KUALA LUMPUR • 1Malaysia Development Berhad (1MDB), the state-owned investment company that defaulted on a US$1.75 billion (S$2.4 billion) bond last month following a dispute with a co-guarantor, is reaching out to dollar bond holders to explain why it did not pay the interest on the notes.
A call to holders of its dollar-denominated securities will take place on May 23, 1MDB said in an e-mail statement yesterday. The firm appointed Alvarez & Marsal Asia as its financial adviser and DF King, an Orient Capital company, to carry out the bondholder identification and registration process.
"1MDB will now actively engage with all holders in order to outline the next steps of the process; explain the background of the dispute; clarify why 1MDB has taken the position to not make the interest payment," the company said, adding it will also explain its plan to meet its existing debt obligations.
Malaysia's Ministry of Finance last week said 1MDB's board will resign on May 31, and that it will dissolve the advisory board headed by Prime Minister Najib Razak.
The steps come amid global probes into alleged money laundering and embezzlement at the fund. 1MDB did not meet a US$50 million coupon payment last month amid a wider dispute with Abu Dhabi's International Petroleum Investment Company (IPIC), the co-guarantor of the bonds. That triggered cross defaults on RM7.4 billion (S$2.5 billion) of 1MDB debt.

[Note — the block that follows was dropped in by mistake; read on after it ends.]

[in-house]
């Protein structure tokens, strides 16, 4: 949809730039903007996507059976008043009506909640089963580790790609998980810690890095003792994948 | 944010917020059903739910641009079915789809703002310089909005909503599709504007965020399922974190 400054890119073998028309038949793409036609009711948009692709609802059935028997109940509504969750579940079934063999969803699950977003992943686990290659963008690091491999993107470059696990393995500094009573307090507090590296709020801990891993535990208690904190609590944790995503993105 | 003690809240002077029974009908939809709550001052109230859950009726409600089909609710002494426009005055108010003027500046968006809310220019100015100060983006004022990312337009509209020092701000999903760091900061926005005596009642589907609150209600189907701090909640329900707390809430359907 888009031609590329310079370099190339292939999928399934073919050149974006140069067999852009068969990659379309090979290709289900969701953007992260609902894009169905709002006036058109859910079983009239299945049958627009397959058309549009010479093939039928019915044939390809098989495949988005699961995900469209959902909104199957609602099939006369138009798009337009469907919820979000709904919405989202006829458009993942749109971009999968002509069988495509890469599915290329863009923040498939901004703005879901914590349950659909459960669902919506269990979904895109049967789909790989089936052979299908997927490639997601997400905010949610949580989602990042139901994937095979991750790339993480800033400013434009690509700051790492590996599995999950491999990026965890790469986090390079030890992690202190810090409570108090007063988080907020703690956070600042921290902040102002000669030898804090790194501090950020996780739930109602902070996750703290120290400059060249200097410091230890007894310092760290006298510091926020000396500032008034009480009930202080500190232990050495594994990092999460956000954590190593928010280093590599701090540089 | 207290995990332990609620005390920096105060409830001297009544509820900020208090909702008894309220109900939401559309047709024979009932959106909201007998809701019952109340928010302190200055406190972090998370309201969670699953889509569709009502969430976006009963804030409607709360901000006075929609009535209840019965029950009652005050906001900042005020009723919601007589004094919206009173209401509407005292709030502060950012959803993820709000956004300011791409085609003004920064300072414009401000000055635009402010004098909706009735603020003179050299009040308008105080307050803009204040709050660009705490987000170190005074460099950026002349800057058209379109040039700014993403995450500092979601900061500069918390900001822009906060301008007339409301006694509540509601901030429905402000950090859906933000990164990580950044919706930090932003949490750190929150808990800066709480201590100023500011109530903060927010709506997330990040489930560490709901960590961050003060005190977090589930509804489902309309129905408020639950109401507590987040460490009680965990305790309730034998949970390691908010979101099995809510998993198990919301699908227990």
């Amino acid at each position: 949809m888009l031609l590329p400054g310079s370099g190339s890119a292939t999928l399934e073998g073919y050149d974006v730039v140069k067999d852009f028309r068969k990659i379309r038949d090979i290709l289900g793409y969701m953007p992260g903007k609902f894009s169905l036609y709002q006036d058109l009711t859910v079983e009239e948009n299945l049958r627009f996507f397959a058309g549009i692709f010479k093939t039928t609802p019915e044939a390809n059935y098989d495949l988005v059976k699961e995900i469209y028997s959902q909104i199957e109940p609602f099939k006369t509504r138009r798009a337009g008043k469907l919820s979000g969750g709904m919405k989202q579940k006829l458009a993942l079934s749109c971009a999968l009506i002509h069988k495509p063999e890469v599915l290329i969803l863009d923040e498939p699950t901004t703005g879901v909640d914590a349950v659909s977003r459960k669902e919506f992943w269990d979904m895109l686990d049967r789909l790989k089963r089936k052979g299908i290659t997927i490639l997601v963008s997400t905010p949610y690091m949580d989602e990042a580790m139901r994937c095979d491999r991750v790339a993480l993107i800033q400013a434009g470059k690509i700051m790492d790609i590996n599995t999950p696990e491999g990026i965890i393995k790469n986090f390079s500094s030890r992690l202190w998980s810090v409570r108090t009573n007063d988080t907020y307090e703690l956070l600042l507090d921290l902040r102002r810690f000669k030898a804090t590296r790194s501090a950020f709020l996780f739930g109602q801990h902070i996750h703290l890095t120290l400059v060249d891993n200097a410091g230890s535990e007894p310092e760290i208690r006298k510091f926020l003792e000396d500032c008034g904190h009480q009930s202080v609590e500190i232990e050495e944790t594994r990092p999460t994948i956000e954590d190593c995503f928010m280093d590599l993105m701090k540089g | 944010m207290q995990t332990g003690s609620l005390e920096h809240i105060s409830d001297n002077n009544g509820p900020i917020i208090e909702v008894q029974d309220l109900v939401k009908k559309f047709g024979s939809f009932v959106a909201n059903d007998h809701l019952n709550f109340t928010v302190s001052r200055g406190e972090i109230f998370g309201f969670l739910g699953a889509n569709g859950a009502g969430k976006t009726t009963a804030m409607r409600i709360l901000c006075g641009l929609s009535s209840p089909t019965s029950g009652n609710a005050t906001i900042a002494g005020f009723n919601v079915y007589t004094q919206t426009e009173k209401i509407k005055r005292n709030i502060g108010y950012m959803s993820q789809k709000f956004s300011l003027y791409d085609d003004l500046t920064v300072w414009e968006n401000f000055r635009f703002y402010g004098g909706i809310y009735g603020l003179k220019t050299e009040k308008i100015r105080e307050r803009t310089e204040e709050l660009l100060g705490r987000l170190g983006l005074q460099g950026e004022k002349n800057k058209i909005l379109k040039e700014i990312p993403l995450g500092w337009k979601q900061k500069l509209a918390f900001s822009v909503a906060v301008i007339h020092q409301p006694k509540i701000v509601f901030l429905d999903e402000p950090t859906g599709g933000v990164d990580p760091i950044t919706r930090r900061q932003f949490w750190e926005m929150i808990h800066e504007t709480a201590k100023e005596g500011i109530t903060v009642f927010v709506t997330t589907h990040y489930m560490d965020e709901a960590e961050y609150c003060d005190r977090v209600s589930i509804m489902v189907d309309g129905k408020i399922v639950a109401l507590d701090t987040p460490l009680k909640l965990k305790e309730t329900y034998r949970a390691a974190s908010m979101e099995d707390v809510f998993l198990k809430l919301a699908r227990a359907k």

"I do not think this will have much impact, as the initial default and then payment of the interest has been well known,"said foreign exchange strategist Khoon Goh at Australia & New Zealand Banking Group. "This step is just to keep bondholders informed. Following the asset sales, 1MDB has sufficient liquidity and the main contention is with IPIC over the agreement they signed last year."
The firm is due to pay interest tomorrow on its 5.99 per cent dollar-denominated notes maturing in 2022. The amount due is about US$52.4 million, according to calculations based on Bloomberg data.
The bonds dropped 0.3 US cent to 101.8 US cents on the greenback to yield 5.64 per cent as of 11.20am in Hong Kong, according to prices compiled by Bloomberg. That is the highest yield in more than a week.
The troubled fund is asking investors to hold off any request for early repayment on its Islamic debt, a person familiar with the matter said last week.